And the friend jumps in the hole. Our guy says, “Are you stupid? Now we’re both down here.”
The friend says, “Yeah, but I’ve been down here before and I know the way out.”

This morning in the NYT Sports section, an article “Fighting to Save the Prettiest Town.” It is about Madison, in southeastern Indiana, at the center of a drug-trafficking triangle. And the repercussions include suicide, depression, child neglect, abuse and addiction.
The story introduces us to Patric Morrison, an alumnus of the high school and now their football coach. The town is going through hell these days. So, why stay?
In Patric’s preseason speech to his team, he didn’t invoke Vince Lombardi or repeat inspirational quotes. Instead, he told the players how he ended up coaching at Madison, what motivated him to stay here and how drugs played a role in that. About his younger brother Zach who served time in prison for possession. “Because of him,” Patric tells the team, “I’ve gained 60, 70 younger brothers. And I want to keep you from that kind of hopelessness.”
Patric jumps in the pit… offering attention, as the new currency.

Grace walks into our lives like this. It doesn’t always come in big ways or obvious miracles. Sometimes it’s just someone acknowledging our pain. It isn’t always a complete removal from the pit. Sometimes it’s just someone coming into the pit and spending some time with us or seeing that we need some sort of help and getting it without us asking.
Like it or not, no one of us is on this journey alone.
As a community of faith we must constantly remind ourselves that we are a fellowship of the damaged and the weak, we seek out the vulnerable and frightened and needy and we say to them and one another: “Do not be afraid, you are accepted.” (Thank you Jon Katz.)
I am honored that each of you is on the journey with us. Please pass Sabbath Moment along this week. Tell a friend.

Time changed last night. Well, at least our clocks did.
And the sun is out here. So, I spend today in the garden. Mercy, I’m having fun.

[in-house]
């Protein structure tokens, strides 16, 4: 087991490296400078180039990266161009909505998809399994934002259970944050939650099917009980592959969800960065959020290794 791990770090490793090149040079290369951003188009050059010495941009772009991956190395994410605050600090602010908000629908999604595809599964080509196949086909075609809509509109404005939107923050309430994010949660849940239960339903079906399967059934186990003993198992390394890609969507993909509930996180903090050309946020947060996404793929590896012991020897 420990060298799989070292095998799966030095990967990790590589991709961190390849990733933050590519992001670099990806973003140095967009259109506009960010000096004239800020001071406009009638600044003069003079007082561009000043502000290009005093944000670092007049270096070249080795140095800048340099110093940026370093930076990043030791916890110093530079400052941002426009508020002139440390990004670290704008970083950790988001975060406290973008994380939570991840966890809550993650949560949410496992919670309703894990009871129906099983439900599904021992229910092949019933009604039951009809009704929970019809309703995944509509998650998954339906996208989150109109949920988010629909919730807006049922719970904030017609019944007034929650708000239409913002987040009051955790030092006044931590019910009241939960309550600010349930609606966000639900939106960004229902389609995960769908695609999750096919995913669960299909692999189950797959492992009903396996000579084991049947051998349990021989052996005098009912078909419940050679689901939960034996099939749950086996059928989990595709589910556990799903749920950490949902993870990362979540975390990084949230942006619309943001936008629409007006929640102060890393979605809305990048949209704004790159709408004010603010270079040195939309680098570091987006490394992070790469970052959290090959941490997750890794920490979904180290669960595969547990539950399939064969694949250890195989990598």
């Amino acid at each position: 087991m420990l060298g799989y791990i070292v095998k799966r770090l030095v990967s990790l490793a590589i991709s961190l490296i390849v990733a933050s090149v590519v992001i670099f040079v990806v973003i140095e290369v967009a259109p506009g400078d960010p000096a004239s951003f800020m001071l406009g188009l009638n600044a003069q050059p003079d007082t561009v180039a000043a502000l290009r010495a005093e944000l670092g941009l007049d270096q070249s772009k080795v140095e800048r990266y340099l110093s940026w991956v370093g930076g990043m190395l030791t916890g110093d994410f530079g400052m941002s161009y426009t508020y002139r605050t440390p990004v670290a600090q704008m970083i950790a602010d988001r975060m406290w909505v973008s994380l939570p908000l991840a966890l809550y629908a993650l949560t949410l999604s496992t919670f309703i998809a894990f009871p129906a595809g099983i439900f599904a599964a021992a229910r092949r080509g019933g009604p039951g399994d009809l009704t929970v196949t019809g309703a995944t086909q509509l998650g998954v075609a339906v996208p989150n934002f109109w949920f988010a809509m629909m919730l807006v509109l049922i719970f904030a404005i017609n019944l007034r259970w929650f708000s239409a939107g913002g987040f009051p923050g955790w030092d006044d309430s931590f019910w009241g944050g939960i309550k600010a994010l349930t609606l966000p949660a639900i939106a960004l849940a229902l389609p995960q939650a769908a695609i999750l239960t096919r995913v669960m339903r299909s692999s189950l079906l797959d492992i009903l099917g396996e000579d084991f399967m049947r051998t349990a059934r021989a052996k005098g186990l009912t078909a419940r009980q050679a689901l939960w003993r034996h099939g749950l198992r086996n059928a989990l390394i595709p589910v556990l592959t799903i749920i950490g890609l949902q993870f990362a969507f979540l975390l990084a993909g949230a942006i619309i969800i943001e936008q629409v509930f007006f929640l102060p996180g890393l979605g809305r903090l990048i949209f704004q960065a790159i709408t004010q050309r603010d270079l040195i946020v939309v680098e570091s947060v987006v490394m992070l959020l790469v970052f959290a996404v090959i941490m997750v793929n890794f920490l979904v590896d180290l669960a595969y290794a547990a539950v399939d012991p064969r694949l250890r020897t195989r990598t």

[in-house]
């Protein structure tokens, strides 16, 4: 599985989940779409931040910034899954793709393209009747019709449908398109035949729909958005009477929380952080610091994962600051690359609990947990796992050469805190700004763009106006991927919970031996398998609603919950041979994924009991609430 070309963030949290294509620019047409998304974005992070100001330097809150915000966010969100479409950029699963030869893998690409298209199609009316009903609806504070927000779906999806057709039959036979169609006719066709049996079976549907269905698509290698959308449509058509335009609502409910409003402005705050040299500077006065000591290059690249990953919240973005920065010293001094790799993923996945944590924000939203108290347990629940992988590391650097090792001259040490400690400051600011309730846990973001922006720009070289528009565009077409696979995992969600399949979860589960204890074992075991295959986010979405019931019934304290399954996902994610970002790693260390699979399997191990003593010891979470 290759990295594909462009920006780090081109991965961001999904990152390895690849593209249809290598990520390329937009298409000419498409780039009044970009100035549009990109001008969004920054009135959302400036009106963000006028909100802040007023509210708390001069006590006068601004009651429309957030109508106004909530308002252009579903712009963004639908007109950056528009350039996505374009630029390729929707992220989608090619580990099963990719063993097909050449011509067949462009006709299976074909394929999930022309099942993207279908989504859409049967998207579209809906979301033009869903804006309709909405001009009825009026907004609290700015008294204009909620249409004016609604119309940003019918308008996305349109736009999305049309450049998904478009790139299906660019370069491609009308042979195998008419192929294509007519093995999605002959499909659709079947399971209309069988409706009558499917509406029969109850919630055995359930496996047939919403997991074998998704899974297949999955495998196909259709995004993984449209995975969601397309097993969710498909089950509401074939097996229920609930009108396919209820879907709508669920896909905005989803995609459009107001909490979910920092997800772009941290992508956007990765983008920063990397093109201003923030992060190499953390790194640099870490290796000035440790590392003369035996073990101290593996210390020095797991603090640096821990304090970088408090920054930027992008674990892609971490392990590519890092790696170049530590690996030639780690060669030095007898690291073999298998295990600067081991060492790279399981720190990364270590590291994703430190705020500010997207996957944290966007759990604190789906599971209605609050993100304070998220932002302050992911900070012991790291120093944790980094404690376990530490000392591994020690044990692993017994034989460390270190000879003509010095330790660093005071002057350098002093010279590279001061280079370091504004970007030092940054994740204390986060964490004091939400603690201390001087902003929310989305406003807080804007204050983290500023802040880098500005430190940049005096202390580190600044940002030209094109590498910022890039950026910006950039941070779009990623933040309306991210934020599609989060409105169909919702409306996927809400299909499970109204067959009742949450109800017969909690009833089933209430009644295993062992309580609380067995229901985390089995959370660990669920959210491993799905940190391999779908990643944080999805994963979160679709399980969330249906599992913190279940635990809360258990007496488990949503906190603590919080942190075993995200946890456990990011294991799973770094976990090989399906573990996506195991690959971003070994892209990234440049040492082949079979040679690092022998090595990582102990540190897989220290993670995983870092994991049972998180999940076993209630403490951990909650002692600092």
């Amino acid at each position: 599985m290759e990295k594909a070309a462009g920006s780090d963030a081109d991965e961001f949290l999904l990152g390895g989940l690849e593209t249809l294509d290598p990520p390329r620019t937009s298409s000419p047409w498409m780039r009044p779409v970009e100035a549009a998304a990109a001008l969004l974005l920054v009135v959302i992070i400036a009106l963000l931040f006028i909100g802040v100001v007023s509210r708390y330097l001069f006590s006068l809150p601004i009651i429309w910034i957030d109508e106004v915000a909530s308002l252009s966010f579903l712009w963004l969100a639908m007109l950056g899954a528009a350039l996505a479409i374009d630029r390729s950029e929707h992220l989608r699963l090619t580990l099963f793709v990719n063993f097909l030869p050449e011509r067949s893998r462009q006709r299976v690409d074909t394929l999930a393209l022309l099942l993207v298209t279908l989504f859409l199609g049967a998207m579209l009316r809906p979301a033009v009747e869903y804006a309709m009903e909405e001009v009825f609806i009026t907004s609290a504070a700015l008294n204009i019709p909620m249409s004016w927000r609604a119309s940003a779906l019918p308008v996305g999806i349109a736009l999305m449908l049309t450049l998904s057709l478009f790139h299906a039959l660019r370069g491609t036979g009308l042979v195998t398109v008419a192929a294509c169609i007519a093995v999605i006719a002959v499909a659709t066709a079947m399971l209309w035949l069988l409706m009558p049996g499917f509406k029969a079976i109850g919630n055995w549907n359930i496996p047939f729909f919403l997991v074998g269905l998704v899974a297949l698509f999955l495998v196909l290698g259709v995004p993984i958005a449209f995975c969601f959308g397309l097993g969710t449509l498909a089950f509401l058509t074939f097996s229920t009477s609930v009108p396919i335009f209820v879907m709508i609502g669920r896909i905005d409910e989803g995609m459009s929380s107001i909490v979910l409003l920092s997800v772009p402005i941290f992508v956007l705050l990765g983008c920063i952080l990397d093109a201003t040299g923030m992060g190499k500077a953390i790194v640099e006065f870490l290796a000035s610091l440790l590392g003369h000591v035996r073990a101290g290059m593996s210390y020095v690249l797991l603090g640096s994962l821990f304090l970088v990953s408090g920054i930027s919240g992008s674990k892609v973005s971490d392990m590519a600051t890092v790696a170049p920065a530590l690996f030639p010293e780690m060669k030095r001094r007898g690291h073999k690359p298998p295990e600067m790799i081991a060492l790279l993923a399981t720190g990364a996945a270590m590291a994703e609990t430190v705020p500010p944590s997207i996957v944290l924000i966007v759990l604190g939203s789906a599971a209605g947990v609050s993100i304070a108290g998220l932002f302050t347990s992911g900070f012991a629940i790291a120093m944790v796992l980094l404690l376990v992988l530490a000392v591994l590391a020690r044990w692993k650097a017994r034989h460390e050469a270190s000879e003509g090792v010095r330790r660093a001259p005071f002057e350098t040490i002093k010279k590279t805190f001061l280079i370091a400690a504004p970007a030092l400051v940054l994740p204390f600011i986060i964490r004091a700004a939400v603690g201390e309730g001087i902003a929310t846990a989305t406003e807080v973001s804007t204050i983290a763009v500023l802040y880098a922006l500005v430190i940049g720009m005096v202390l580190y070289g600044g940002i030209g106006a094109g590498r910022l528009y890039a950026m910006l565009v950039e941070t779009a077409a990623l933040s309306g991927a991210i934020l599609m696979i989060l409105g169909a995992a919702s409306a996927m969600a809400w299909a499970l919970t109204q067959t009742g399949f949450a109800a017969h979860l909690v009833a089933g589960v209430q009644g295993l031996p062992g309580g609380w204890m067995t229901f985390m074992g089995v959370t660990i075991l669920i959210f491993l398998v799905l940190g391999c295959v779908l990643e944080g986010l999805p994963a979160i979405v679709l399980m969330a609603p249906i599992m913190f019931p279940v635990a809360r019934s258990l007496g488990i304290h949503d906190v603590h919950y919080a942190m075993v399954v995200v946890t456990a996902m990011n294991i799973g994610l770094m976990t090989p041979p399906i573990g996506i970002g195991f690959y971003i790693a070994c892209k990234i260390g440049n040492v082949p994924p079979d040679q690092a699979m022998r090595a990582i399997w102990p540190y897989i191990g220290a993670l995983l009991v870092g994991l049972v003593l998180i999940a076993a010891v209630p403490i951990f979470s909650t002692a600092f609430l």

Later this week I’m headed to Anaheim, CA, for the Religious Education Congress. Soft Hearts from Hard Places. I’ll see some of you there. Stop by for a hug.

Quotes for the week…
When we honestly ask ourselves which persons in our lives mean the most to us, we often find that it is those who, instead of giving advice, solutions, or cures, have chosen rather to share our pain and touch our wounds with a warm and tender hand. Henri Nouwen

No one feels useless in the world who lightens the burden of another. Charles Dickens

A new Ecourse is on its way… Soul Gardening… check out the details below.


The plain fact is that the planet does not need more successful people. But it does desperately need more peacemakers, healers, restorers, storytellers, and lovers of every kind. It needs people who live well in their places. It needs people of moral courage willing to join the fight to make the world habitable and humane.
David Orr

Take Love for Granted
Assume it’s in the kitchen,
under the couch, high
in the pine tree out back,
behind the paint cans
in the garage. Don’t try
proving your love
is bigger than the Grand
Canyon, the Milky Way,
the urban sprawl of L.A.
Take it for granted. Take it
out with the garbage. Bring
it in with the takeout. Take
it for a walk with the dog.
Wake it every day, say,
“Good morning.” Then
make the coffee. Warm
the cups. Don’t expect much
of the day. Be glad when
you make it back to bed.
Be glad he threw out that
box of old hats. Be glad
she leaves her shoes
in the hall. Snow will
come. Spring will show up.
Summer will be humid.
The leaves will fall
in the fall. That’s more
than you need. We can
love anybody, even
everybody. But you
can love the silence,
sighing and saying to
yourself, “That’ s her.”
“That’s him.” Then to
each other, “I know!
Let’s go out for breakfast!”

Jack Ridl, Practicing to walk Like a Heron.
© Wayne State University Press, 2013. 

I know a cure for sadness:
let your hands touch something that
makes your eyes smile.
I bet there are a hundred objects close by
that can do that.
Look at beauty’s gift to us–
her power is so great she enlivens
the earth, the sky, our
Mirabai (Hindu mystical singer)








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This Post Has One Comment
  1. My name is Audrey, I live in Calif. with my husband and youngest daughter. My oldest daughter was recently married.